S&P Global Mobility, formerly IHS Markit’s automotive team, said Russia’s invasion of Ukraine has exacerbated price pressures by inflating raw material prices. Nickel is of particular concern, since Russia is the world’s third-largest supplier of the metal. Norilsk Nickel, the world’s biggest producer of high-grade nickel used in EV batteries, is based in Russia.
German chemicals giant BASF, which manufactures nickel and cobalt for automotive batteries, said it will not sign new agreements with Norilsk because of the invasion. S&P said other manufacturers have suggested they will do the same.
While Norilsk has not been the target of economic sanctions imposed by the U.S. or other countries, uncertainty about where companies will source nickel has rattled the market, as has the lingering threat of further sanctions, among other factors.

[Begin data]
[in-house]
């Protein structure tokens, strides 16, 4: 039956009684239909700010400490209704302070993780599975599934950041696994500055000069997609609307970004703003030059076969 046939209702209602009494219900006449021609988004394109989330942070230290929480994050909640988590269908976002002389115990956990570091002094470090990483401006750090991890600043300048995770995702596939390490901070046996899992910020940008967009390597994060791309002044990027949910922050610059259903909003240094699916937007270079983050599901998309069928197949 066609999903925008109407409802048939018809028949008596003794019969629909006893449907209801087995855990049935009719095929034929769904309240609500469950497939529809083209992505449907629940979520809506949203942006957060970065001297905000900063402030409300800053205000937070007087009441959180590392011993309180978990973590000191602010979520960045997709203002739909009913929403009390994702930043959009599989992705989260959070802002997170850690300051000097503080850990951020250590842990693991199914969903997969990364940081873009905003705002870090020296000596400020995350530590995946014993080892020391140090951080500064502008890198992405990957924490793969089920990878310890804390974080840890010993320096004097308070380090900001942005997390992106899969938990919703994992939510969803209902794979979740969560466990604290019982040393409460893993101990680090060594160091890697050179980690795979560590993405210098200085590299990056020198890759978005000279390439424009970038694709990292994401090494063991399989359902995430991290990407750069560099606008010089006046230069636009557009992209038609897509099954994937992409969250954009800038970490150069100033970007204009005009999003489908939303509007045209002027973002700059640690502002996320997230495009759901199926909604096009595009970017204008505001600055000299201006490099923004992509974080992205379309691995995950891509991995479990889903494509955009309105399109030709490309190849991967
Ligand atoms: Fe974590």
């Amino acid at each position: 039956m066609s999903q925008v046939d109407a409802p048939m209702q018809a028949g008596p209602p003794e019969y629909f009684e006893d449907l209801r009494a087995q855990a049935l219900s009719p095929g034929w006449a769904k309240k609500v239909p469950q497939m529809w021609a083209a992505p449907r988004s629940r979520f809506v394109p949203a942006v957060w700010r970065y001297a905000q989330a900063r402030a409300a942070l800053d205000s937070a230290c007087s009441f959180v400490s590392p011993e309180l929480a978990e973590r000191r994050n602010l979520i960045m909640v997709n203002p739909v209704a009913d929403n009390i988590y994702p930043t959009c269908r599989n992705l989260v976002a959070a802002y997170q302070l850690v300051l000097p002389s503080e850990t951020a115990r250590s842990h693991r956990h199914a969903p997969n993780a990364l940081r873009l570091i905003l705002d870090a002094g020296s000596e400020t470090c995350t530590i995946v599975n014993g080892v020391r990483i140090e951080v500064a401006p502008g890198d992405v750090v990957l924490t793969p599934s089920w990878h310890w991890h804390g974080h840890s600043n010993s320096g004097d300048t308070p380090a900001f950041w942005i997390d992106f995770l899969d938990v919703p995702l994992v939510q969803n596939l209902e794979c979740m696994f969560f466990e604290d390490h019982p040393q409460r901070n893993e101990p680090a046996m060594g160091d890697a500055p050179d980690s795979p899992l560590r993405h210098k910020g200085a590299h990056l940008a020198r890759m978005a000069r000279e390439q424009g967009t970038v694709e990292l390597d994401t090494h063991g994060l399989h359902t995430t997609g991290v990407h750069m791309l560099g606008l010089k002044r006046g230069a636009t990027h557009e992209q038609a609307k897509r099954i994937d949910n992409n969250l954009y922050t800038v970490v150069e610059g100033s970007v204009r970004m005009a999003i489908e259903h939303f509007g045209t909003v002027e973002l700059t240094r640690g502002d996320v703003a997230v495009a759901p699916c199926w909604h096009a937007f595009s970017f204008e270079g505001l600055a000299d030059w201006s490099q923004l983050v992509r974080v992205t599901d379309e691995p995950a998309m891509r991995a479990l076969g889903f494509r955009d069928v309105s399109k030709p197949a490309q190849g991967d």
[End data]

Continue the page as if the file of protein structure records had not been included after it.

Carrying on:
Nickel, which has traded for between $10,000 and $20,000 per ton over the past decade, traded for more than $100,000 per ton on March 8, triggering a weeklong suspension of nickel trading on the London Metal Exchange. Prices have since dropped.
“It’s clear that at current prices, we will see, at a minimum, any price reduction linked to batteries’ economies of scale wiped out by increased input costs,” the March 9 report reads.
“It is also clear that should these elevated price levels continue into 2023 and beyond, the likelihood of a delay of the tipping point for [internal combustion engine] versus BEV cost parity — a critical metric to measure battery-electric vehicle adoption — markedly increases.”
According to S&P, nickel has become a popular metal for battery manufacturers to use as a substitute for cobalt. Cobalt has been linked to human rights abuses in Congo, which produces much of the world’s supply of the metal.